How will Berkshire Hathaway (NYSE: BRK-B) look 50 years from now? That’s hard to answer, but if you were at the Berkshire annual shareholder meeting this past weekend, you’ll know that Warren Buffett thinks it will be much the same.
Buffett has worked hard over the last 50 years to install a culture that he can be proud of. He noted at the annual meeting that the culture at Berkshire is “clearly defined,” “deeply embedded” and will “become even stronger.”
“Culture is everything at Berkshire,” Buffett said.
And what is that culture exactly? It starts with having a knack for investing in great companies. Since Buffett started buying up shares of Berkshire Hathaway some 50 years ago, its stock price is up more than 2,800,00%.
But digging deeper, one of Buffett’s best-known investing philosophies is to invest in wide-moat businesses – i.e., companies that enjoy sustainable competitive advantages. Most notably, this includes investing in companies whose futures can be reasonably predicted several decades out.
Buffett spent half a century building a wide-moat culture, so it seems logical that Berkshire will continue on its current path. And the real beauty of companies that have wide moats is that they can consistently reward shareholders with dividends.
Here are three key stocks that Berkshire Hathaway could easily own long after Warren Buffett’s retirement:
Berkshire Hathaway Forever Stock No. 1: Coca-Cola (NYSE: KO)
Coca-Cola has taken a lot of heat from Wall Street and the media (myself included), given consumers’ shift away from soft drinks to “healthier” alternatives. Yet Buffett doesn’t care, and thinks that it will be a solid investment for decades to come.
It’s Berkshire’s second largest public equity holding and has remained a core holding for well over the last half decade. Buffett’s company owns over 9% of the soft drink maker.
Part of Coca-Cola’s moat is derived from the fact that it’s the leading soft drink manufacturer in the world. And there’s a lot to be said for Coca-Cola’s brand name, which extends beyond soda. As Buffett noted at the Berkshire meeting, Coca-Cola’s products make people smile.
“I don’t see smiles on the faces of people at Whole Foods, so I like the brands we’re buying,” he said.
Let us not forget about Coca-Cola’s 3.2% dividend yield, with the real beauty being that it has managed to increase its dividend for 52 straight years.
Berkshire Hathaway Forever Stock No. 2: Suncor Energy (NYSE: SU)
This pick is less obvious, as it makes up a small portion of Berkshire’s public equity portfolio. Yet Berkshire upped its shares owned by 20% during the fourth quarter of last year, and also increased its stake in the two quarters prior to that.
Buffett has had a love-hate relationship of sorts with oil stocks. He was a major investor in both Exxon Mobil (NYSE: XOM) and ConocoPhillips (NYSE: COP), before selling both over the last year or so.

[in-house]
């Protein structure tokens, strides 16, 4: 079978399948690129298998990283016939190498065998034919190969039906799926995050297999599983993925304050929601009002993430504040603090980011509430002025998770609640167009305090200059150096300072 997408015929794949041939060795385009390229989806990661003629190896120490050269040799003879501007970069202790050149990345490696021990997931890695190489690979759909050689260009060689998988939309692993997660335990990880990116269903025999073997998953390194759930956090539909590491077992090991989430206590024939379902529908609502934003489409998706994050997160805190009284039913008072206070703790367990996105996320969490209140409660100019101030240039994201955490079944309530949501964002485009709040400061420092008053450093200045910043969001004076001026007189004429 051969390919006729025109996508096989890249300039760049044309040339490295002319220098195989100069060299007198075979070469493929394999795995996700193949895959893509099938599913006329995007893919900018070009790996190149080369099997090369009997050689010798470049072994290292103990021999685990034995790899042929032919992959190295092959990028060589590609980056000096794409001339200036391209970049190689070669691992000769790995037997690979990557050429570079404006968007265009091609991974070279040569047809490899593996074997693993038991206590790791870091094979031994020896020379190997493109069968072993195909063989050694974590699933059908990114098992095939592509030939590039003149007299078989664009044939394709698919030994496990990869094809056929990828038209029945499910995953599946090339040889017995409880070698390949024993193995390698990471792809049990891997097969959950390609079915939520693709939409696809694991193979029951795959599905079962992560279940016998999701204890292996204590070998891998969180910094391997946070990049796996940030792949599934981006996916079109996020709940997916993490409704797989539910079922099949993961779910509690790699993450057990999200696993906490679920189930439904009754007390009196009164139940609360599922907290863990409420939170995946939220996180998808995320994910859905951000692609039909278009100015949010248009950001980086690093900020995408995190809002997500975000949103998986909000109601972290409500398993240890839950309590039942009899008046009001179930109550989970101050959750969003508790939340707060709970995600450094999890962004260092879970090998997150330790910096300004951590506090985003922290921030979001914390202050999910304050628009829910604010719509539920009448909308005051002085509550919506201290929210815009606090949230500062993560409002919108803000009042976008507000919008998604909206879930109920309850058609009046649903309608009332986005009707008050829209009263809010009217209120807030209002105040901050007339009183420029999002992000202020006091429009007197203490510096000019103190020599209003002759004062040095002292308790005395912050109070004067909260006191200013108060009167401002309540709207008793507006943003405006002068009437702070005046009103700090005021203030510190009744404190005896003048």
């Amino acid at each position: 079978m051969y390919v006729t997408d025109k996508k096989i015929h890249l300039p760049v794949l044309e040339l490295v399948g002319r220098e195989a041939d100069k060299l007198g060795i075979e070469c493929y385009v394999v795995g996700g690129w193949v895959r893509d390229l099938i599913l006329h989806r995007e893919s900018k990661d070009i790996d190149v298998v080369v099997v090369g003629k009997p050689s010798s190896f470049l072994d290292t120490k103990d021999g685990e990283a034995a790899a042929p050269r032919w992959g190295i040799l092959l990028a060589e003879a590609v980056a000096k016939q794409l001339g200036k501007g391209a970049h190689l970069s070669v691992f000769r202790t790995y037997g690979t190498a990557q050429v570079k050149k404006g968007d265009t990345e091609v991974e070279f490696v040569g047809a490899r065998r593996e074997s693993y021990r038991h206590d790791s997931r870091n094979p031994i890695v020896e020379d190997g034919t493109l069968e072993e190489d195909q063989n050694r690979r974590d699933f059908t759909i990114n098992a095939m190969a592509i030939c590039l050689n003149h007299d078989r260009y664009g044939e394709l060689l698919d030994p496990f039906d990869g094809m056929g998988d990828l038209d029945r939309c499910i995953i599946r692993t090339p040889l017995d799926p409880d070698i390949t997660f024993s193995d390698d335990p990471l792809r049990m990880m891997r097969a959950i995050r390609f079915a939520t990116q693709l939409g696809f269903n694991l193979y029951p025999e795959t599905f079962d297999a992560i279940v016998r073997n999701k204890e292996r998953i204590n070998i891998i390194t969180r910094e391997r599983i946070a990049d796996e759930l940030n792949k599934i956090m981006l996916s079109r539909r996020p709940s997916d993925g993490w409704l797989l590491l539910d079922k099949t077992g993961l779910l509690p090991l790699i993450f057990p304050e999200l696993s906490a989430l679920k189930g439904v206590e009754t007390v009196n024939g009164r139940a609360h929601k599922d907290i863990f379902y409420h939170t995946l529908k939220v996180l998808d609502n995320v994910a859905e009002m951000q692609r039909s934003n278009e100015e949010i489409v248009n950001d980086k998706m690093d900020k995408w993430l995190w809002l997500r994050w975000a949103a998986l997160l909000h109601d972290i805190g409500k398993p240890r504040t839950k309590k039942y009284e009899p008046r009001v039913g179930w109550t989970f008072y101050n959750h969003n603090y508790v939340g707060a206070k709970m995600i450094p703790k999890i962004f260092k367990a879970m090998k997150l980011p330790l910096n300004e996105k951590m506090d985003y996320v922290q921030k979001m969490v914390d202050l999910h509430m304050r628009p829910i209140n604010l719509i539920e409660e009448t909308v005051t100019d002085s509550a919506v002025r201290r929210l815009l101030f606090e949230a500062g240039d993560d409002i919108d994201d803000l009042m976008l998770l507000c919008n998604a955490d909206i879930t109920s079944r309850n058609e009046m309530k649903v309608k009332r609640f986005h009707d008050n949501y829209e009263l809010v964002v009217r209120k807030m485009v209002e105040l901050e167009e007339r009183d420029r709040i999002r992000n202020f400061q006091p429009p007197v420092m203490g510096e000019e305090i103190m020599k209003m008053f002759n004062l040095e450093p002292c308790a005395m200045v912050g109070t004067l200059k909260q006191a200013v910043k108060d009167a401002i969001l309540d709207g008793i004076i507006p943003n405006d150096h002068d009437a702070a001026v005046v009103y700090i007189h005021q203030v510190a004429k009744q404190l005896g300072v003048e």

Now, at the latest Berkshire meeting, Buffett noted that he has no plans to buy an oil and gas stock anytime soon. However, he still loves energy – nearly 10% of Berkshire’s operating revenue is derived from its Berkshire Energy unit. And Buffett loves buying wide-moat stocks at a discount. Suncor has fallen nearly 25% from its 52-week high.
Earlier this year I wrote about the appeal of one of Buffett’s energy stocks, Phillips 66 (NYSE: PSX), but as a Canadian oil player Suncor is a bit different.
Suncor’s moat comes from the fact that it has fully connected its downstream assets with oil sands production, thus maximizing margins and pricing. The other key is that its assets of oil sands don’t suffer the same decline in production as other assets, such as shale. So the company has several years of “visible” cash flow production, which becomes even more visible when you consider the fact that there’s virtually no exploration risk in the mining of sand.
Suncor offers a hefty 3.5% dividend yield and has a three-year streak of consecutive dividend increases.
Berkshire Hathaway Forever Stock No. 3: American Express (NYSE: AXP)
American Express is Berkshire’s third largest holding as of the end of 2014. It currently owns 150 million shares, or roughly 15% of the large credit card company.
Much like Berkshire’s Coca-Cola holding, American Express has a strong reputation. It’s taken a lot of heat of late because of the failed renewal of its exclusive credit card contract with Costco (NASDAQ: COST). Even still, it has a strong base of affluent cardholders who are less susceptible to economic downturns.
One of the big worries for AmEx is that mobile payments will cut into its market share. At the Berkshire meeting, Buffett noted that he thought AmEx wouldn’t have any troubles adapting, pointing to the loyalty of the company’s cardholders. After all, it started out as an express company and transformed into a credit card company.
Don’t be fooled by American Express’ seemingly low 1.3% dividend yield, as it’s just a 20% payout of earnings. That leaves plenty of room for additional increases, and it’s upped its dividend for three straight years now.
Who knows what will happen after Buffett retires. But as investors, the key is to take a Buffett-style approach and invest in companies that will still be relevant in 20 or 30 years. The three companies listed above are solid places to start.
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